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Common Name: Killdeer
Scientific Name: Charadrius vociferus

Size: 8-11 inches (20-28 cm)

Habitat: North and Central America; across most of Canada, the United States, and Mexico, with isolated populations in Costa Rica and in the Pacific coast of South America. They are migratory in northern areas and winter as far south as northern South America. They are rare vagrants to Western Europe, usually late in the year. Common to open ground with low vegetation (or no vegetation at all), including lawns, golf courses, driveways, parking lots, and gravel-covered roofs, as well as pastures, fields, sandbars and mudflats. Generally the vegetation in fields inhabited by Killdeer is no taller than one inch. This species is one of the least water-associated of all shorebirds.

Status: Least Concern. Global population: 1,000,000. The Killdeer is one of the most successful of all shorebirds because of its fondness for human modified habitats and its willingness to nest close to people. Because they live so close to people, however, they are vulnerable to pesticide poisoning and collisions with cars and buildings. The Killdeer is protected under the Migratory Bird Treaty Act of 1918.

Diet: Invertebrates, such as earthworms, snails, crayfish, grasshoppers, beetles, and aquatic insect larvae. It will follow a farmers' plow in hopes of retrieving any unearthed worms or insect larvae. Will also eat seeds left in agricultural lands. An opportunistic forager, Killdeer have been observed hunting frogs and eating dead minnows.

Nesting: The nest is a shallow depression scratched into the bare ground, typically 3-3.5 inches across. It type of nest is called a scrape. Killdeer may make several scrapes not far away from each other before choosing one to lay in. The duplication may help to confuse predators. Eggs are buff-colored, heavily marked with blackish-brown and usually 4-6 are laid.

The male and female of a mated pair pick out a nesting site through a ritual known as a scrape ceremony. The male lowers his breast to the ground and scrapes a shallow depression with his feet. The female then approaches, head lowered, and takes his place. The male then stands with body tilted slightly forward, tail raised and spread, calling rapidly. Mating often follows.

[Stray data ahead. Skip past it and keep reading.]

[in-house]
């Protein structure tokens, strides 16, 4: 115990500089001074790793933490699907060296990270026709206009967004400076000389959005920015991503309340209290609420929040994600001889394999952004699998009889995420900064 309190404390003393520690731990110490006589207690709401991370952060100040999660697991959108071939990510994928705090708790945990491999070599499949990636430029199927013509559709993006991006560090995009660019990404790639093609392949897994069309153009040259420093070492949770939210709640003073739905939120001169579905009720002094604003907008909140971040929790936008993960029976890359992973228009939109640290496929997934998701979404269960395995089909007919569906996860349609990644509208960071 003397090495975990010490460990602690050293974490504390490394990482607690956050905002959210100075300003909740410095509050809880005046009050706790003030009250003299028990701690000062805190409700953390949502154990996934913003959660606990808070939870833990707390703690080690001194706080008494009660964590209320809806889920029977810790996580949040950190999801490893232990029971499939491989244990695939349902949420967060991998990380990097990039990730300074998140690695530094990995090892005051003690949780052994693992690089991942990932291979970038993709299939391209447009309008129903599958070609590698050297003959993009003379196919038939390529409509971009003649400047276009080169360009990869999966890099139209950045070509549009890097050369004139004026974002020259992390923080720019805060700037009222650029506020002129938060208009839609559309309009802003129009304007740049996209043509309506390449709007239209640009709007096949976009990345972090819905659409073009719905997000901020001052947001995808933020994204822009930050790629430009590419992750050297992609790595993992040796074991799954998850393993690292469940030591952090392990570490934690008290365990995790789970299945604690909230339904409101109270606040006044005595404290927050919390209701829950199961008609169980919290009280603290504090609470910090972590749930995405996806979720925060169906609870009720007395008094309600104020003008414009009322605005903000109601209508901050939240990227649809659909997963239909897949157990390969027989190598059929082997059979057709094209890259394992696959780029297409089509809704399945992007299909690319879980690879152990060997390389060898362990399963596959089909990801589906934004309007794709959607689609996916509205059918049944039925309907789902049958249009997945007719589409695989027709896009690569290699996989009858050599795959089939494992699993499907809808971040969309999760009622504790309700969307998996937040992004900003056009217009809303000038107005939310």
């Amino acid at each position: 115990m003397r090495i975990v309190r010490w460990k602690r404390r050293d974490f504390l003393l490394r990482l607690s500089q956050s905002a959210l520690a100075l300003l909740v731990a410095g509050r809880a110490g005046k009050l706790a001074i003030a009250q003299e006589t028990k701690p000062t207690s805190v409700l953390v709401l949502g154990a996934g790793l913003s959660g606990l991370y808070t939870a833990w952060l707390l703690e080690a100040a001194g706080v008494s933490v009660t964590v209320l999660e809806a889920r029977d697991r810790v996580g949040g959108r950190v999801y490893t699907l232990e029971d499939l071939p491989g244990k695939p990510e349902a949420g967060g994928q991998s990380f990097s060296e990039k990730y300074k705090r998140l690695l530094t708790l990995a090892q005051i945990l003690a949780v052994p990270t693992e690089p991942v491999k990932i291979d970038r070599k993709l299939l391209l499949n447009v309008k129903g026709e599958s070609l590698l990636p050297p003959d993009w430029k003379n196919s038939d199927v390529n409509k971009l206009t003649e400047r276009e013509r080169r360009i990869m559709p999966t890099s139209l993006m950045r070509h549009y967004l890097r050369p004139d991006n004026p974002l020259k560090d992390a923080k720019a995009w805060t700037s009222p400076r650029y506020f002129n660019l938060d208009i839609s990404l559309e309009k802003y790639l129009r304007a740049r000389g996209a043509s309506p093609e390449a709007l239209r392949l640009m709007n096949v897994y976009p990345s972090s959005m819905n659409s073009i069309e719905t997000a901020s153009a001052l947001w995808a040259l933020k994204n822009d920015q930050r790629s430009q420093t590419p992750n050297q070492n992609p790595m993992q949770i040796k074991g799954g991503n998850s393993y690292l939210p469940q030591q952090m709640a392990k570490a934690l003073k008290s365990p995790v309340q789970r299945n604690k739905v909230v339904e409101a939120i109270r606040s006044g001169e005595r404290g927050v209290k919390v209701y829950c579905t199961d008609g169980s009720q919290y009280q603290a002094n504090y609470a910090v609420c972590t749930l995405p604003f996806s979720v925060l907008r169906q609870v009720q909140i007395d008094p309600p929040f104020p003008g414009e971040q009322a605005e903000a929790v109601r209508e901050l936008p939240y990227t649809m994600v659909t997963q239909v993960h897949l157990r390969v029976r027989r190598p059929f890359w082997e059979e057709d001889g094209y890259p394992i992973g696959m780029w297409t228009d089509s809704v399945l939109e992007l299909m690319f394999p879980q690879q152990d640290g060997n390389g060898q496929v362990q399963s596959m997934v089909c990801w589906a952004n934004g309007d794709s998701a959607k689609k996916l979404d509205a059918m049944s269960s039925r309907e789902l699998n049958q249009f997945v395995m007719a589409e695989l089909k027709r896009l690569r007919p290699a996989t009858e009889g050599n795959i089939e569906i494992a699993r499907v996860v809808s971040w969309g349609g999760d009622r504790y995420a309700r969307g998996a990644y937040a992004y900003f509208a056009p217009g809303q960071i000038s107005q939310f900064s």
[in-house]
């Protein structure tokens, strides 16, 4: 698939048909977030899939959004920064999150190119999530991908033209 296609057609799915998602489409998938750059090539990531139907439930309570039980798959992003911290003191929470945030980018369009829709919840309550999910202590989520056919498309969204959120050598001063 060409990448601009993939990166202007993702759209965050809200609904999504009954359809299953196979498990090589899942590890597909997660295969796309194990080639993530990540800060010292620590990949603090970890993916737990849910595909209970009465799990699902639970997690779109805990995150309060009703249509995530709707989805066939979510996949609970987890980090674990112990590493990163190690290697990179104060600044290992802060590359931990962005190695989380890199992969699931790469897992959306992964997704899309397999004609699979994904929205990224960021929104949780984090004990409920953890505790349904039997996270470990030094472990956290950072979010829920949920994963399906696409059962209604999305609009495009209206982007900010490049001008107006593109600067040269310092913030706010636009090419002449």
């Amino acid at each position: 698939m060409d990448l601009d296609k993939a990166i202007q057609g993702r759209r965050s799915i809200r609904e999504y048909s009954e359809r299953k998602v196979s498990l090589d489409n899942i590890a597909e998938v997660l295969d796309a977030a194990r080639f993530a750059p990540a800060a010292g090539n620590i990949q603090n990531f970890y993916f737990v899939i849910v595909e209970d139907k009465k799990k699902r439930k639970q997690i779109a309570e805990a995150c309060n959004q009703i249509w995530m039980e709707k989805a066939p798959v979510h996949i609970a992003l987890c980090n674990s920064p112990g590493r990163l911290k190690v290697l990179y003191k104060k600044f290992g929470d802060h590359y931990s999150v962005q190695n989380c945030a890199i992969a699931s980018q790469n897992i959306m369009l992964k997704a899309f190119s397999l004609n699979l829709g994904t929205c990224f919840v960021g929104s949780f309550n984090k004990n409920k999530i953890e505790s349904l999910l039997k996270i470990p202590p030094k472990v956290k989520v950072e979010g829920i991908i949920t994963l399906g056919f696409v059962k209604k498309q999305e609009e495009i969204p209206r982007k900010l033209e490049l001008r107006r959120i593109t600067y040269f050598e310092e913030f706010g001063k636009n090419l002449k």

After egg-laying begins, Killdeer often add rocks, bits of shell, sticks, and trash to the nest. Curiously, these items tend to be light colored, and this tendency was confirmed in one experiment that gave Killdeer the choice between light and dark sticks. Some of these items they pick up as they are leaving and toss over their shoulder into the nest. In one nest in Oklahoma, people found more than 1,500 pebbles had accumulated this way

Cool Facts: Killdeer get their name from the shrill, wailing kill-deer call they give so often. Eighteenth-century naturalists also noticed how noisy Killdeer are, giving them names such as the Chattering Plover and the Noisy Plover.

Killdeer spend their time walking along the ground or running ahead a few steps, stopping to look around, and running on again. When disturbed they break into flight and circle overhead, calling repeatedly.

Their flight is rapid, with stiff, intermittent wingbeats.

While the Killdeer is a well-known denizen of dry habitats, it is actually a proficient swimmer. Adults swim well in swift-flowing water, and chicks can swim across small streams.

Gravel rooftops attract Killdeer for nesting, but can be dangerous places to raise a brood. Chicks may be unable to leave a roof because of high parapets and screened drain openings. Adults eventually lure chicks off the roof, which can be dangerous – although one set of chicks survived a leap from a seven-story building.

Killdeer like other plover’s will faint injury to protect their nests. The broken-wing act leads predators away from a nest, but doesn’t keep cows or horses from stepping on eggs. To guard against large hoofed animals, the Killdeer uses a quite different display, fluffing itself up, displaying its tail over its head, and running at the beast to attempt to make it change its path.

The oldest known Killdeer was 10 years 11 months old.

Found in Songbird ReMix Shorebirds Volume 3: Small Waders

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